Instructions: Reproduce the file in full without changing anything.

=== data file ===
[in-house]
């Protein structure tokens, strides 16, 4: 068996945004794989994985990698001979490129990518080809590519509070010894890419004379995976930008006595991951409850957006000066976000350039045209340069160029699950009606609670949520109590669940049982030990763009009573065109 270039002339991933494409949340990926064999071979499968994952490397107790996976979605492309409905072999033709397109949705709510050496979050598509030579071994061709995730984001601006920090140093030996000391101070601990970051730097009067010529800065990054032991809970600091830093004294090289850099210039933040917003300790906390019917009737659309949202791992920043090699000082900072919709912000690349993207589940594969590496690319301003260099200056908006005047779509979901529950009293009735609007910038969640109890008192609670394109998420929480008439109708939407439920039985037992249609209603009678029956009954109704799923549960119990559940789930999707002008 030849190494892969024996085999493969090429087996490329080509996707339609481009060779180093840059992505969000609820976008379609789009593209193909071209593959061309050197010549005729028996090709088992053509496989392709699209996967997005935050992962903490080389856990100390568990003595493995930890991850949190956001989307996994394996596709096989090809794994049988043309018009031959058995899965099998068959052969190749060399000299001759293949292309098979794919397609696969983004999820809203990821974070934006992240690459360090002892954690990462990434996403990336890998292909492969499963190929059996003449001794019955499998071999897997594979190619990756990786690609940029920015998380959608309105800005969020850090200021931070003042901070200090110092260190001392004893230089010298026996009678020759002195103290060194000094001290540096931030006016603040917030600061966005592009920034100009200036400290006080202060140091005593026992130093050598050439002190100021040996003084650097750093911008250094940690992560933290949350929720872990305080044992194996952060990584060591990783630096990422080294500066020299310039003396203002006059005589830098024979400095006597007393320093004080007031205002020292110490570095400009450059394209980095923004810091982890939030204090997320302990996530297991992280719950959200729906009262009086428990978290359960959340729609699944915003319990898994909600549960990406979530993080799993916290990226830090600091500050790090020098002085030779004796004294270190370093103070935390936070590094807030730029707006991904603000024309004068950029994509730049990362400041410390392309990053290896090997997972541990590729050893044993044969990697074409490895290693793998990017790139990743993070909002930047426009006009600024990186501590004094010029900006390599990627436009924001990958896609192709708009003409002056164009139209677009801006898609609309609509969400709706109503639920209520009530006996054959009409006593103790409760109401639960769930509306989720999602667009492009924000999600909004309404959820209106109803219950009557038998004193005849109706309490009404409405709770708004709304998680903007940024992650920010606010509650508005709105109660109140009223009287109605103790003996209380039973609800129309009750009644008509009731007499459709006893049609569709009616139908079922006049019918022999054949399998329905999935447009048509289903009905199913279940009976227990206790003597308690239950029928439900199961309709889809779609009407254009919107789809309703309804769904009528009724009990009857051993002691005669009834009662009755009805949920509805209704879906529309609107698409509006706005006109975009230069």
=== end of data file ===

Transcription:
[in-house]
């Protein structure tokens, strides 16, 4: 068996945004794989994985990698001979490129990518080809590519509070010894890419004379995976930008006595991951409850957006000066976000350039045209340069160029699950009606609670949520109590669940049982030990763009009573065109 270039002339991933494409949340990926064999071979499968994952490397107790996976979605492309409905072999033709397109949705709510050496979050598509030579071994061709995730984001601006920090140093030996000391101070601990970051730097009067010529800065990054032991809970600091830093004294090289850099210039933040917003300790906390019917009737659309949202791992920043090699000082900072919709912000690349993207589940594969590496690319301003260099200056908006005047779509979901529950009293009735609007910038969640109890008192609670394109998420929480008439109708939407439920039985037992249609209603009678029956009954109704799923549960119990559940789930999707002008 030849190494892969024996085999493969090429087996490329080509996707339609481009060779180093840059992505969000609820976008379609789009593209193909071209593959061309050197010549005729028996090709088992053509496989392709699209996967997005935050992962903490080389856990100390568990003595493995930890991850949190956001989307996994394996596709096989090809794994049988043309018009031959058995899965099998068959052969190749060399000299001759293949292309098979794919397609696969983004999820809203990821974070934006992240690459360090002892954690990462990434996403990336890998292909492969499963190929059996003449001794019955499998071999897997594979190619990756990786690609940029920015998380959608309105800005969020850090200021931070003042901070200090110092260190001392004893230089010298026996009678020759002195103290060194000094001290540096931030006016603040917030600061966005592009920034100009200036400290006080202060140091005593026992130093050598050439002190100021040996003084650097750093911008250094940690992560933290949350929720872990305080044992194996952060990584060591990783630096990422080294500066020299310039003396203002006059005589830098024979400095006597007393320093004080007031205002020292110490570095400009450059394209980095923004810091982890939030204090997320302990996530297991992280719950959200729906009262009086428990978290359960959340729609699944915003319990898994909600549960990406979530993080799993916290990226830090600091500050790090020098002085030779004796004294270190370093103070935390936070590094807030730029707006991904603000024309004068950029994509730049990362400041410390392309990053290896090997997972541990590729050893044993044969990697074409490895290693793998990017790139990743993070909002930047426009006009600024990186501590004094010029900006390599990627436009924001990958896609192709708009003409002056164009139209677009801006898609609309609509969400709706109503639920209520009530006996054959009409006593103790409760109401639960769930509306989720999602667009492009924000999600909004309404959820209106109803219950009557038998004193005849109706309490009404409405709770708004709304998680903007940024992650920010606010509650508005709105109660109140009223009287109605103790003996209380039973609800129309009750009644008509009731007499459709006893049609569709009616139908079922006049019918022999054949399998329905999935447009048509289903009905199913279940009976227990206790003597308690239950029928439900199961309709889809779609009407254009919107789809309703309804769904009528009724009990009857051993002691005669009834009662009755009805949920509805209704879906529309609107698409509006706005006109975009230069």